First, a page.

When the Peloton raced into the small Abruzzo town of Chieti in March of 2012 of that year’s edition of the Tirreno Adriatico, the spectators were surprised that it wasn’t their favoured son, Vincenzo Nibali who crossed the line first. It was, in fact, an impudent youngster of the same Liquigas team that passed his team leader in the closing stages. It was Peter Sagan, at only 22 years old, who blew the field apart as he gave an awesome display of power and speed, climbing hard on the rise to the finish, and taking the top podium spot.
It was not the first time that the Slovakian had beaten Nibali to the finish – a breakdown in communication between these teammates in the 2011 Vuelta gave Sagan his first grand tour win. Whatever the case it was a moment that launched a sensation in cycling and the world began to sit up and take note of Peter Sagan. He clearly had a taste for winning.
A few years down the line and he is a three time road race World Champion and undisputed superstar. Not only does this guy win, but he has attracted a massive following for the way he handles his bike, the way he talks and the way he styles his hair (and not just on his head). While many of the stars of the peloton appear to have had a character bypass, The Terminator, as he is known, exudes charisma, class and personality.
Growing up in a backwater of Slovakia his parents were so busy running their small grocery store that the young Peter’s upbringing was left to his elder two brothers and sisters. It was his sister who lent him her supermarket bike which won him his first race, despite limited gearing.
He was a precocious talent who could win on a mountain bike, cross bike or a road bike (even a supermarket bike). To this day he’s able to compete at the highest level across lots of disciplines. He was the junior world champion on a mountain bike and it was this event that he competed for in the 2012 Olympics.
Sagan’s bike handling skills have become legendary and you can see videos of him bunny hopping up stairs on his road bike, leaping over street furniture and, of course performing wheelies up Alpe d’Huez while everyone else is just struggling to get up the mountain.
He’s relied on these intuitive and instinctive skills on many occasion – who can forget the time he swerved onto the pavement to avoid a dog walker, his shoe coming loose from its pedal in the middle of a sprint (he re-clipped back in and went on to win the race, of course) and how he has, on several occasions, recovered from a crash to win.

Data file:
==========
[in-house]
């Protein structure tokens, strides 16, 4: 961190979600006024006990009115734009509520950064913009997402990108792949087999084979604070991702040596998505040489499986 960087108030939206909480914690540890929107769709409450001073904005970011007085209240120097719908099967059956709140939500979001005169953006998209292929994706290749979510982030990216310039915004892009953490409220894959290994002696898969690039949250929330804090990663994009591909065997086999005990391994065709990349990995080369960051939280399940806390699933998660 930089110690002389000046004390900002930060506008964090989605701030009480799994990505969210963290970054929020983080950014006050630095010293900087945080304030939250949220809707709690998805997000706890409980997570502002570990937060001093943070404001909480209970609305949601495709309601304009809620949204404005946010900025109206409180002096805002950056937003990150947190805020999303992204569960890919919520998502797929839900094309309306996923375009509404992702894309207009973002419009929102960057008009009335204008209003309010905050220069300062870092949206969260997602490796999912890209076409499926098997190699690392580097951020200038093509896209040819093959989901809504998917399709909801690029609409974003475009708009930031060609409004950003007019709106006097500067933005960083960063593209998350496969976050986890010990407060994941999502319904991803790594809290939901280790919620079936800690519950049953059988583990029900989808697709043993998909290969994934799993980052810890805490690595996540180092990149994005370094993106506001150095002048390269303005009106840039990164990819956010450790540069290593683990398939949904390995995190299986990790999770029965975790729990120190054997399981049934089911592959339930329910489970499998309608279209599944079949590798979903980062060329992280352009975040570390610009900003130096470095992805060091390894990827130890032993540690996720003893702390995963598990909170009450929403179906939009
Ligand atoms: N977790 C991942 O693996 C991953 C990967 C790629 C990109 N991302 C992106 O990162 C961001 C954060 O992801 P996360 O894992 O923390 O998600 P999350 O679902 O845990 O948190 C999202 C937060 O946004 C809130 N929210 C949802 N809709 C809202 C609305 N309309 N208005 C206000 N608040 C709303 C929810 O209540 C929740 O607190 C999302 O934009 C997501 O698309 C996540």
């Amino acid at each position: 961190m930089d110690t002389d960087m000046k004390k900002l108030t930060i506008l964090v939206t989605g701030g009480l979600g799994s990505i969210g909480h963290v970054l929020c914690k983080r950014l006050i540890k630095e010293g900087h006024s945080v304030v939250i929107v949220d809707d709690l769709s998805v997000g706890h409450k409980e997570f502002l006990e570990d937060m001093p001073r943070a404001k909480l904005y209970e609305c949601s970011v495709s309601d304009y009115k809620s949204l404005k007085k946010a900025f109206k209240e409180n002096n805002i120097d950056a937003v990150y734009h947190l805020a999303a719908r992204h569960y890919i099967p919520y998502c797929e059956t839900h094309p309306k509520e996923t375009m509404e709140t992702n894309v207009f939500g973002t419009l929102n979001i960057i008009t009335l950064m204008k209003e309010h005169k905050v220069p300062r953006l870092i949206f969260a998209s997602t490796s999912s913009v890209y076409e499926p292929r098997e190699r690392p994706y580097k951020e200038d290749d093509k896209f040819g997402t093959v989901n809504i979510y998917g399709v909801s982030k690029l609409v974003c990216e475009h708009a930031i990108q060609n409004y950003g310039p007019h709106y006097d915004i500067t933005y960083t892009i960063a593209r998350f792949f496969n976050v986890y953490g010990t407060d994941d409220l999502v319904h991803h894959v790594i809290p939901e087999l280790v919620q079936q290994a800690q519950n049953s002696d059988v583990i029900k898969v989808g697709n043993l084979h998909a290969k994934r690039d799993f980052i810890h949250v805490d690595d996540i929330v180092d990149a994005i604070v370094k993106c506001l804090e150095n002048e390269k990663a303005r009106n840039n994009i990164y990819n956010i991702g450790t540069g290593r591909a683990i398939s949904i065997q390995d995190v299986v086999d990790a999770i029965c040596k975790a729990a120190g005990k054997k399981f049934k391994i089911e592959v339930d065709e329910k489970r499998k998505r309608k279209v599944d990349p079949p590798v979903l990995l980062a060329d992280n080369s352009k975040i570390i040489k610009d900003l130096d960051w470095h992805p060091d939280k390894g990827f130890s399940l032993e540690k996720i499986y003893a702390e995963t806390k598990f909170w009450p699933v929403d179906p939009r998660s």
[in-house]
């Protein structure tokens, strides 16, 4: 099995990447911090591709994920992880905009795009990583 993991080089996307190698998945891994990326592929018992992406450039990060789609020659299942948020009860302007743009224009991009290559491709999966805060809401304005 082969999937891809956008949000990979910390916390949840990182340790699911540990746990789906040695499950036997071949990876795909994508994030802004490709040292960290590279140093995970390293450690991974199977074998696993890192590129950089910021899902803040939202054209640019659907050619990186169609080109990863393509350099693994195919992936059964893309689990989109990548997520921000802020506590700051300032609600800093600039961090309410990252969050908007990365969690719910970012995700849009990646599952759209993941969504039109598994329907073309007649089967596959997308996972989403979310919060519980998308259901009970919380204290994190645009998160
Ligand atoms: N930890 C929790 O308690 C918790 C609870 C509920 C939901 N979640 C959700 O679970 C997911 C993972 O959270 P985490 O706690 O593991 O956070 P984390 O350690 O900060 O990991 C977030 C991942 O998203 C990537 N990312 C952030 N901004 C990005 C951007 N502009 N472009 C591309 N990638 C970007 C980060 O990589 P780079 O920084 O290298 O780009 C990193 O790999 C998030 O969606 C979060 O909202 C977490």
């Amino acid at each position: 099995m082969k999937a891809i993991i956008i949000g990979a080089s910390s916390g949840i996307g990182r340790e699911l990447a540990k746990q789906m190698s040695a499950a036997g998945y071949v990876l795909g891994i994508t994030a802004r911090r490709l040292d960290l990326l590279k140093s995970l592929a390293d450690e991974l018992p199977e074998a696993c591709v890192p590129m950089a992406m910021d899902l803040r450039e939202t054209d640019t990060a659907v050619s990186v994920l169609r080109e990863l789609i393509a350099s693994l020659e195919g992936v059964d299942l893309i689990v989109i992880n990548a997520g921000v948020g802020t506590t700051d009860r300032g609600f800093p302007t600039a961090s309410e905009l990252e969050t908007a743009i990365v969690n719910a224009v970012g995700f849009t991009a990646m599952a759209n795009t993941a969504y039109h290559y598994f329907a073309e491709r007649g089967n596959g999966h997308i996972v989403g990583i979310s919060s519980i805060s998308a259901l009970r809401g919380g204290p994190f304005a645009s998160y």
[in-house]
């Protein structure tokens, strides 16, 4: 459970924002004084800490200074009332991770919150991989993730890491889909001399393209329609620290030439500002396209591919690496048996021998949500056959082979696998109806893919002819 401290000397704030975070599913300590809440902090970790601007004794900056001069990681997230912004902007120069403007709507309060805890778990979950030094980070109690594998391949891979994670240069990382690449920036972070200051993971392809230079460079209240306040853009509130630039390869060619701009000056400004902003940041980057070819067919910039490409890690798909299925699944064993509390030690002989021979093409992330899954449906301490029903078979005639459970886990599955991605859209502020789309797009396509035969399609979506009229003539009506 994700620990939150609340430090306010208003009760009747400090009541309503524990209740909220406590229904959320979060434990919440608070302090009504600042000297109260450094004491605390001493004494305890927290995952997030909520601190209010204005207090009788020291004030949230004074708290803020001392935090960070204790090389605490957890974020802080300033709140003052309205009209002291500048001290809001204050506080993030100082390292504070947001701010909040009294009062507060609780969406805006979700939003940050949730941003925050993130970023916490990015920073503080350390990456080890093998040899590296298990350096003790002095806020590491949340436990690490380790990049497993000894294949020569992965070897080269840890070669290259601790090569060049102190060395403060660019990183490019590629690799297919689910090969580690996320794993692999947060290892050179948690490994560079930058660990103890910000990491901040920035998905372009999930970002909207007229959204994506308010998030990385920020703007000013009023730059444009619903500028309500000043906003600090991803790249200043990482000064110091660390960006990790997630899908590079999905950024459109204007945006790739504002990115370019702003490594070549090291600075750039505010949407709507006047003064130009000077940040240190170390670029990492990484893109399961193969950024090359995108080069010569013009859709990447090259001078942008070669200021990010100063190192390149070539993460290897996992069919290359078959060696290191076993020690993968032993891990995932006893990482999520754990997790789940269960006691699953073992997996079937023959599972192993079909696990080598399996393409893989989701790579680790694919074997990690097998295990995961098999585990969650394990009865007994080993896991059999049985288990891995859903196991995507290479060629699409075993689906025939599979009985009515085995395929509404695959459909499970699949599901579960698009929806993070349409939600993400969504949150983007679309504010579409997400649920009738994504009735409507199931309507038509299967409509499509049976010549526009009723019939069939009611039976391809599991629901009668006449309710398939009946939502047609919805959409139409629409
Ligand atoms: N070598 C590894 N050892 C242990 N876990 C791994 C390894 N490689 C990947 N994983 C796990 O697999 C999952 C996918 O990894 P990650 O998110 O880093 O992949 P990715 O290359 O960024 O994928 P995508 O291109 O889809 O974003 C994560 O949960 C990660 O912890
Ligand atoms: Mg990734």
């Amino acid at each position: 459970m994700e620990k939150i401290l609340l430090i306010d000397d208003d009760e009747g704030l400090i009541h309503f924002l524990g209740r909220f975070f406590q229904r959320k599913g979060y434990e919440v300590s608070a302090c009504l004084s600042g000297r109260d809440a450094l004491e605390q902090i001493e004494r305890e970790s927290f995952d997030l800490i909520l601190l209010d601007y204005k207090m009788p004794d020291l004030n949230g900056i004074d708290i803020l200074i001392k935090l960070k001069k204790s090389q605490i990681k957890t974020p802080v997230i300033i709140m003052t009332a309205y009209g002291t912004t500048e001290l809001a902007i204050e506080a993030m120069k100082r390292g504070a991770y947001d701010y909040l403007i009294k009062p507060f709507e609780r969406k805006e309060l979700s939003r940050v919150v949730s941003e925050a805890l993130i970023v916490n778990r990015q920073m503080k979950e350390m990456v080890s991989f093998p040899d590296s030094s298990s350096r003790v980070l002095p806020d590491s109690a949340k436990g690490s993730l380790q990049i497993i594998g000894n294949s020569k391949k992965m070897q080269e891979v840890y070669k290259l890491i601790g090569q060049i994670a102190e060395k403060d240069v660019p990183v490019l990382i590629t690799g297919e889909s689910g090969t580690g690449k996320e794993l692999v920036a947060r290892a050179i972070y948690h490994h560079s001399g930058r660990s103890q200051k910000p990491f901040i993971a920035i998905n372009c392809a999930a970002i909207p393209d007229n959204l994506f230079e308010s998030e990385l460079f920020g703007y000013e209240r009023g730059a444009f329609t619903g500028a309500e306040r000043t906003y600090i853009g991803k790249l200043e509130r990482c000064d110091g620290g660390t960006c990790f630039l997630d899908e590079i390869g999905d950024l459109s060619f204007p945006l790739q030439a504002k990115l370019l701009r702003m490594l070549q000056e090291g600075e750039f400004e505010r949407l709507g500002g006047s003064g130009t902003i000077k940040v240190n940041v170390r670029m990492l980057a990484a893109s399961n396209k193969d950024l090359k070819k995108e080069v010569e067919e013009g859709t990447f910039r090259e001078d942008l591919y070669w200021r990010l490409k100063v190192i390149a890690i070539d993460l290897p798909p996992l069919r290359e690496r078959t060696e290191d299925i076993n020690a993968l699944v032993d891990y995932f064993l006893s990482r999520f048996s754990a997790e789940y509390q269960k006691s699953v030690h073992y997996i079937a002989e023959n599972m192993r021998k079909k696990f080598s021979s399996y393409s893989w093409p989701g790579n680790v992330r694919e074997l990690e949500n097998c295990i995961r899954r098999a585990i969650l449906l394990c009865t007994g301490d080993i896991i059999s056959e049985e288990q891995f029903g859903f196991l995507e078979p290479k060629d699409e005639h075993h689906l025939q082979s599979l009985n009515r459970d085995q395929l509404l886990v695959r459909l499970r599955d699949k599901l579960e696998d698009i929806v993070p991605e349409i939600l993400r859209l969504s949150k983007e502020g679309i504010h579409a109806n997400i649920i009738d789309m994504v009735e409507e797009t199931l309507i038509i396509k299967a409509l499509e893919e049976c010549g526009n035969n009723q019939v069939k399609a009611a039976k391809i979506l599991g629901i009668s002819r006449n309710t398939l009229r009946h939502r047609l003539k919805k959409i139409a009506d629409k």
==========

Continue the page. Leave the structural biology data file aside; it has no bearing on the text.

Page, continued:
Sagan’s command of English has improved over the years, but his struggles with the language occasionally made him appear dumbstruck. He’s no fool, though. I loved it when an American reporter asked him why he liked visiting the US. Was it the burritos, he asked?
“Burritos are from Mexico, I think,” was his quick-witted reply.
It’s his post race interviews that have attracted the most attention as he larks around with schoolboy mischief- grabbing Chris Froome’s cap and fooling about in the background of the camera shot. It’s also got him into trouble, most famously when he pinched a podium girl’s bottom. His apology video is just fabulous and he looks every inch the naughty schoolboy.
His hair has defied all fashion – the floppy centre parting developed into a full on lion’s mane and some are pleased to see that he’s reverted back to a more conventional hairstyle now. He courted controversy at the beginning of the 2016 season with hairy legs, anathema for a professional cyclist, prompting former teammate Vincenzo Nibali to present him with a razor and Stephen Roche to publicly criticise him.
But it’s that individuality and scorn of the conventional that have made him so appealing to watch. He made a full on recreation of the Grease video with his girlfriend, then appeared at his wedding to her wearing traditional Slovakian dress while he cycled across a trapeze wire. A showman, certainly, but not one without substance.
Sagan’s power and abilty to win has meant that he’s become one of the most marked men in the peloton meaning that it’s difficult for him to pull off a surprise attack. What’s more, if he happens to be in a breakaway, everyone leaves him to do the work – they know that if he’s not exhausted by the final km, he’s sure to win. A run of seconds and thirds at the beginning of his time at Tinkoff, irritated the billionaire owner who threatened to cut his wages.
Sagan remained philosophical and of course, the victories came in the end. To this day he has an excellent attitude when it comes to missing the top place. “I cannot always win,” he says. Rather he is someone who just seems to delight in being on a bike.
His historic third successive victory in the world championships showed, not only that he is an incredibly powerful and strong rider, but he has also learnt how to hide in the pack until the last minute. TV commentators at the worlds were struggling to pick him out in the final few kilometres, suspecting that he’d had a crash. He was just playing Mr Invisible, perhaps a new superpower that this cycling phenomenon has had to acquire to keep on winning.
Peter Sagan, we salute you and long may you reign as World Champion!